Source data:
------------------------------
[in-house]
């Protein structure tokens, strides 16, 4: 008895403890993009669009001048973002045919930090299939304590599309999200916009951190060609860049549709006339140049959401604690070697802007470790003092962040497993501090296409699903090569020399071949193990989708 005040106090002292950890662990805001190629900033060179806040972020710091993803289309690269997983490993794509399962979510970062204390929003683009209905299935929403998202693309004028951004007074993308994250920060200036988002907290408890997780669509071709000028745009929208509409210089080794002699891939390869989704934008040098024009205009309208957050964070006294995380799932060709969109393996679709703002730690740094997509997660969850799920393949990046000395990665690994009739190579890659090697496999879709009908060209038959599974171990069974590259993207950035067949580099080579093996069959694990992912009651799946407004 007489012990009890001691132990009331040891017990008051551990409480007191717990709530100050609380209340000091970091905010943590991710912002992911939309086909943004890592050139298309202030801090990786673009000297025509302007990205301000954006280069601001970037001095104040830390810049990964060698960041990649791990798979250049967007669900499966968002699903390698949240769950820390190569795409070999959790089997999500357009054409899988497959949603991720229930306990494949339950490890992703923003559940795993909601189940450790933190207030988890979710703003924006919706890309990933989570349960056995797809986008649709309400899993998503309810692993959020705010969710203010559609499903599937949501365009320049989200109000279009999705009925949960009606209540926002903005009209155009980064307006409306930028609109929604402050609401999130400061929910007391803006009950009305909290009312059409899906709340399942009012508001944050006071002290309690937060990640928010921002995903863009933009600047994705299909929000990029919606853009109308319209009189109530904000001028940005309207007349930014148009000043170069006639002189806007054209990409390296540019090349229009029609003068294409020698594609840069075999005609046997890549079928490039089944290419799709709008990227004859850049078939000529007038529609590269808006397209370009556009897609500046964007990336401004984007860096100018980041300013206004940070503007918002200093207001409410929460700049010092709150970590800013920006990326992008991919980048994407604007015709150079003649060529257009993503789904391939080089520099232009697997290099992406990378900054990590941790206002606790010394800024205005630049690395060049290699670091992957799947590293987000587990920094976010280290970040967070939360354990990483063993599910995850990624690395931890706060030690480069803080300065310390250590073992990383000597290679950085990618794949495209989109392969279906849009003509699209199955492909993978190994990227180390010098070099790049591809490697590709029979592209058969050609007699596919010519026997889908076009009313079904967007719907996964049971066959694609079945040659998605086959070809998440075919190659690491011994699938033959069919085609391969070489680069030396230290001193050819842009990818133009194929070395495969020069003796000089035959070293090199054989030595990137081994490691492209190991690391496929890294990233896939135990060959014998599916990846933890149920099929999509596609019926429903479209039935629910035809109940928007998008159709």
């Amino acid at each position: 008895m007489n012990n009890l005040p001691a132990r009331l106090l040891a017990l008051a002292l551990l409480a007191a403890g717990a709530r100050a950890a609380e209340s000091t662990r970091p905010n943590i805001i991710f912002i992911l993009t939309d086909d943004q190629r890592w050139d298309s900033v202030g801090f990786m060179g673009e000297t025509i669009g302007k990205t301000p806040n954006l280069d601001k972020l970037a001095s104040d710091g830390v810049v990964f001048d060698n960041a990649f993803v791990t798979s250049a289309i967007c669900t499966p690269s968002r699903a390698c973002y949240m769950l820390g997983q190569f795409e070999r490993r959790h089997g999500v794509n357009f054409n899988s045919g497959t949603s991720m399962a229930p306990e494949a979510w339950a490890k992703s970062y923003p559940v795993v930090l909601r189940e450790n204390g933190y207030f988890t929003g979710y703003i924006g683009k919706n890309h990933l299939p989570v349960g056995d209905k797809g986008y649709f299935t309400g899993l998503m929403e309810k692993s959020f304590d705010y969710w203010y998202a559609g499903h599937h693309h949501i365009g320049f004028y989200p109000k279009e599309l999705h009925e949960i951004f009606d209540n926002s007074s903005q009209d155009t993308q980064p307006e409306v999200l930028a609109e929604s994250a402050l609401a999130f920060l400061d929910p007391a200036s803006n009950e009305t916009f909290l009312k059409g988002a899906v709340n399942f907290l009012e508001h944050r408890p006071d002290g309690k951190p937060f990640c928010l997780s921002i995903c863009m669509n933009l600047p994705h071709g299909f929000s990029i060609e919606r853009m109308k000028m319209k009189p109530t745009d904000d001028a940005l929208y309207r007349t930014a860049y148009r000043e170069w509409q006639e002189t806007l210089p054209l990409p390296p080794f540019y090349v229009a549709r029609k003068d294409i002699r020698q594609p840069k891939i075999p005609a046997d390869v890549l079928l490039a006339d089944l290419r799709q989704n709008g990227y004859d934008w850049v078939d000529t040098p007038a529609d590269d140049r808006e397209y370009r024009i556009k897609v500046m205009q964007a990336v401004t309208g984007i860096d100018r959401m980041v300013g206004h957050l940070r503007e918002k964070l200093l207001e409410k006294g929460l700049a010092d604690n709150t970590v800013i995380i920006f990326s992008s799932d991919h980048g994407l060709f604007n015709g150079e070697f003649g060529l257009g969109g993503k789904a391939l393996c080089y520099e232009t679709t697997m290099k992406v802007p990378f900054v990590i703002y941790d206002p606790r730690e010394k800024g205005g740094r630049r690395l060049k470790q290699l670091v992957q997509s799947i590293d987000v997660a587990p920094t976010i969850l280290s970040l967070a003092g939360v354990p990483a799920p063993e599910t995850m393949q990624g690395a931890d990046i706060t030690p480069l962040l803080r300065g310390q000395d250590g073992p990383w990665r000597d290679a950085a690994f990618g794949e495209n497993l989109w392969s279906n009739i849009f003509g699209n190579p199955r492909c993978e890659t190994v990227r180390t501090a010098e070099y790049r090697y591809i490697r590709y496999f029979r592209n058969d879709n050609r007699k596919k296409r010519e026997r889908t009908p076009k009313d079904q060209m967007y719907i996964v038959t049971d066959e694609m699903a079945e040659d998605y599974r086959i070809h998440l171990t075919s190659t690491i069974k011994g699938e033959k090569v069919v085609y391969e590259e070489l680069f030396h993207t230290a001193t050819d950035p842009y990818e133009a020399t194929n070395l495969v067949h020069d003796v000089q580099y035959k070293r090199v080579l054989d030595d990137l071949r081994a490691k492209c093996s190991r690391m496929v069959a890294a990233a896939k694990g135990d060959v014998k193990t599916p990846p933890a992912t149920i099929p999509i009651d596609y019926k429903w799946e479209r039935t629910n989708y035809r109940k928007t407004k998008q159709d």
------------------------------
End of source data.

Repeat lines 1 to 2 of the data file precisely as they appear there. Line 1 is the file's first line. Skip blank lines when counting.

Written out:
[in-house]
């Protein structure tokens, strides 16, 4: 008895403890993009669009001048973002045919930090299939304590599309999200916009951190060609860049549709006339140049959401604690070697802007470790003092962040497993501090296409699903090569020399071949193990989708 005040106090002292950890662990805001190629900033060179806040972020710091993803289309690269997983490993794509399962979510970062204390929003683009209905299935929403998202693309004028951004007074993308994250920060200036988002907290408890997780669509071709000028745009929208509409210089080794002699891939390869989704934008040098024009205009309208957050964070006294995380799932060709969109393996679709703002730690740094997509997660969850799920393949990046000395990665690994009739190579890659090697496999879709009908060209038959599974171990069974590259993207950035067949580099080579093996069959694990992912009651799946407004 007489012990009890001691132990009331040891017990008051551990409480007191717990709530100050609380209340000091970091905010943590991710912002992911939309086909943004890592050139298309202030801090990786673009000297025509302007990205301000954006280069601001970037001095104040830390810049990964060698960041990649791990798979250049967007669900499966968002699903390698949240769950820390190569795409070999959790089997999500357009054409899988497959949603991720229930306990494949339950490890992703923003559940795993909601189940450790933190207030988890979710703003924006919706890309990933989570349960056995797809986008649709309400899993998503309810692993959020705010969710203010559609499903599937949501365009320049989200109000279009999705009925949960009606209540926002903005009209155009980064307006409306930028609109929604402050609401999130400061929910007391803006009950009305909290009312059409899906709340399942009012508001944050006071002290309690937060990640928010921002995903863009933009600047994705299909929000990029919606853009109308319209009189109530904000001028940005309207007349930014148009000043170069006639002189806007054209990409390296540019090349229009029609003068294409020698594609840069075999005609046997890549079928490039089944290419799709709008990227004859850049078939000529007038529609590269808006397209370009556009897609500046964007990336401004984007860096100018980041300013206004940070503007918002200093207001409410929460700049010092709150970590800013920006990326992008991919980048994407604007015709150079003649060529257009993503789904391939080089520099232009697997290099992406990378900054990590941790206002606790010394800024205005630049690395060049290699670091992957799947590293987000587990920094976010280290970040967070939360354990990483063993599910995850990624690395931890706060030690480069803080300065310390250590073992990383000597290679950085990618794949495209989109392969279906849009003509699209199955492909993978190994990227180390010098070099790049591809490697590709029979592209058969050609007699596919010519026997889908076009009313079904967007719907996964049971066959694609079945040659998605086959070809998440075919190659690491011994699938033959069919085609391969070489680069030396230290001193050819842009990818133009194929070395495969020069003796000089035959070293090199054989030595990137081994490691492209190991690391496929890294990233896939135990060959014998599916990846933890149920099929999509596609019926429903479209039935629910035809109940928007998008159709």